In my personal life my husband, Pete, and I have owned and operated our local General Contracting Company, since 1977. Having knowledge of the building industry is very helpful with many things a water district deals with on a daily basis.
For more info, please visit my website.
UR: Is MSWD doing enough in the area of conservation? Why or why not? If not, what do you believe should be done?
Nancy Wright: MSWD already has a Drought Contingency Plan in place that was coordinated with the Coachella Valley Integrated Regional Water Management Group so that there is a sense of consistency throughout the whole Coachella Valley with our conservation and drought regulations.
As the drought continues and the Governor calls for stricter drought regulations, most of our customers are already in compliance with the current regulations and MSWD has some of the lowest gallons per day per capita in the valley. We need to keep looking for money to offer our customers incentives to help them conserve water inside and outside their homes. Continuing with our water awareness programs, such as, Water 101 at the DHS Library and our Groundwater Guardian Program working with Palm Springs Unified School District and the Wildlands Conservancy, implementing it in classroom and field trip programs, to inspire students and their families to care for and about their Groundwater, will always be a big part of MSWD duties to the community, it is a way of life.
UR: What is your No. 1 priority if elected and how will you achieve it knowing you’re only one vote on the board?
Nancy Wright: Water is my No. 1 priority. At this point in time, I would have to say due to the drought and the need for groundwater replenishment water and with the $68 Million State Grant that MSWD has been awarded that will pay for 100% of the construction costs of our new MSWD Regional Water Reclamation Facility, my priority would be to take the next step and invest in upgrading the plant to be capable of treating the water so it could be recycled for our benefit and the benefit of the Coachella Valley as a whole.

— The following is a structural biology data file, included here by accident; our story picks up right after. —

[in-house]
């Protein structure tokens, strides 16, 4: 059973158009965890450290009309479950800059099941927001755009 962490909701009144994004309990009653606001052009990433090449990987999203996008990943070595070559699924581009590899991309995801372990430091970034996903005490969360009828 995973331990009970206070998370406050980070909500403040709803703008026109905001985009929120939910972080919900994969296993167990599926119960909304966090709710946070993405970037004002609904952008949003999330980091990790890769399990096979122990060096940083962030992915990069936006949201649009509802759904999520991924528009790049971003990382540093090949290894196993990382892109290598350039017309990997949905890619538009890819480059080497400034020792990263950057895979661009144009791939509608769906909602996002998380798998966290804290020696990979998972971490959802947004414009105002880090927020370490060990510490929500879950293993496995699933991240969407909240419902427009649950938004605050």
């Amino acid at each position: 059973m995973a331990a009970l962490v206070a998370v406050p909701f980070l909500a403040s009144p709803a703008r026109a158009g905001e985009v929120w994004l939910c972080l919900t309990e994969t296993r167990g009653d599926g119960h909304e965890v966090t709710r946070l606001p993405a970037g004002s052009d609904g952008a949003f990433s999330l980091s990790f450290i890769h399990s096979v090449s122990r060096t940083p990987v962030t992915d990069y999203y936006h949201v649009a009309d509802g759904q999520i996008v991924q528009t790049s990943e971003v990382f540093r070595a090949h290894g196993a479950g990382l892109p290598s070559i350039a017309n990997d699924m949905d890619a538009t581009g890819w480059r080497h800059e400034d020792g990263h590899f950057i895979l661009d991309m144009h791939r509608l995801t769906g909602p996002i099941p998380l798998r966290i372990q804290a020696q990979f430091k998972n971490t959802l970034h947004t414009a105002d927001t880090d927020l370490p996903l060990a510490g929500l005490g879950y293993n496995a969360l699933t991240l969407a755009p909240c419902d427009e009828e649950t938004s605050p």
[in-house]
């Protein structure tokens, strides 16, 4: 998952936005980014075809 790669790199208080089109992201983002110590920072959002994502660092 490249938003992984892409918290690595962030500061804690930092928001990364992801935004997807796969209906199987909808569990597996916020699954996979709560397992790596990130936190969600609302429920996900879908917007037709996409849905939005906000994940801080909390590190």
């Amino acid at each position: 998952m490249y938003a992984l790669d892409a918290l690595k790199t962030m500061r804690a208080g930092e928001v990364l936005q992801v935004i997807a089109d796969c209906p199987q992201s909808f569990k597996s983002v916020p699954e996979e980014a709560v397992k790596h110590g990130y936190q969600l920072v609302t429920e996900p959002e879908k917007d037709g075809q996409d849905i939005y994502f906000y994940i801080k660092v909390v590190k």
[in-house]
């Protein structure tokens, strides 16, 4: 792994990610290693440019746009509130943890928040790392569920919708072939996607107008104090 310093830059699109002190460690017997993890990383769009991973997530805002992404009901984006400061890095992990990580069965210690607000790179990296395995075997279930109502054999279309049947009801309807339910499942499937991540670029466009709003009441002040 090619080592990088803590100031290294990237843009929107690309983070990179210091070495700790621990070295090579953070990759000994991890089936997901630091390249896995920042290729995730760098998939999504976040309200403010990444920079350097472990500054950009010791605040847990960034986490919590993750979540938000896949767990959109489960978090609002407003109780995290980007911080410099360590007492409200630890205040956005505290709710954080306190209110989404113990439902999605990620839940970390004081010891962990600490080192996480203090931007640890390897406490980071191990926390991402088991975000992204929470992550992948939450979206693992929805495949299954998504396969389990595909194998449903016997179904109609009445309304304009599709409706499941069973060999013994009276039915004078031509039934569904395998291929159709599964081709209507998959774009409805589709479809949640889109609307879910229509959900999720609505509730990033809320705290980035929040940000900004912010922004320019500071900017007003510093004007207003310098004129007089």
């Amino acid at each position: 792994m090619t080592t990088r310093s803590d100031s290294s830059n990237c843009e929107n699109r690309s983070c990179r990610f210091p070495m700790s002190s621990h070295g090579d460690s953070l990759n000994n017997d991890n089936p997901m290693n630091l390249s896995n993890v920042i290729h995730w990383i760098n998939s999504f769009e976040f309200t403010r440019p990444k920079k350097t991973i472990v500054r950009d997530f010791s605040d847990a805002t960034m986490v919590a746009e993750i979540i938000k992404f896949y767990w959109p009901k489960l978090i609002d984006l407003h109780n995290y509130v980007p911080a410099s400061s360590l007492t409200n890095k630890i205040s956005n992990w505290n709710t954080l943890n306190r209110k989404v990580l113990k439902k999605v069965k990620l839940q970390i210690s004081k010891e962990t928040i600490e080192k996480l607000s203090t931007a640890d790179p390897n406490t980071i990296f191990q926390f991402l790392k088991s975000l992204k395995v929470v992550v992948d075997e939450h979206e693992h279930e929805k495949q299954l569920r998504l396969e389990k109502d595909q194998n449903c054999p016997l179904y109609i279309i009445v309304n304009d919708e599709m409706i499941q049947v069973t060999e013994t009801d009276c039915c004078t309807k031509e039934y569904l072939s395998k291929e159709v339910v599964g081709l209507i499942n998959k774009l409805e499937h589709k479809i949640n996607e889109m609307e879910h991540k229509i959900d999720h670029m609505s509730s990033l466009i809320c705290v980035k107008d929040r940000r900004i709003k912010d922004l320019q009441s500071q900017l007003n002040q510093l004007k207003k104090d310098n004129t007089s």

Recycling of our water will provide us with a more reliable source of sustainable water that will help provide us with a more reliable and sustainable water supply, not only for us but for future generations.
Who would vote “no” on that?
UR: Do you believe MSWD should consolidate with DWA? Why or why not?
Nancy Wright: The MSWD jurisdiction overlies all four groundwater basins of the Coachella Valley, and it has rights to pump from all 4 basins. So why would we want to give that right up? Better question is, why has Desert Water Agency worked so hard to try to take that right away from MSWD?
I do not see any advantages or cost savings for MSWD customers by consolidating with DWA who has no connections or sense of community with MSWD customers.
One thing I have learned about the dynamics of water in the Coachella Valley is that no one really cares about our water like we do, here, at the local level. MSWD is a County Water District and was formed to manage the groundwater it provides to its customers, since it was formed by a vote of the people in 1953. DWA was formed by a vote of the California legislatures in 1961, not a vote of the people.
Keeping local control of our water is keeping control of our own destiny.
- Nancy Wright: Nancy Wright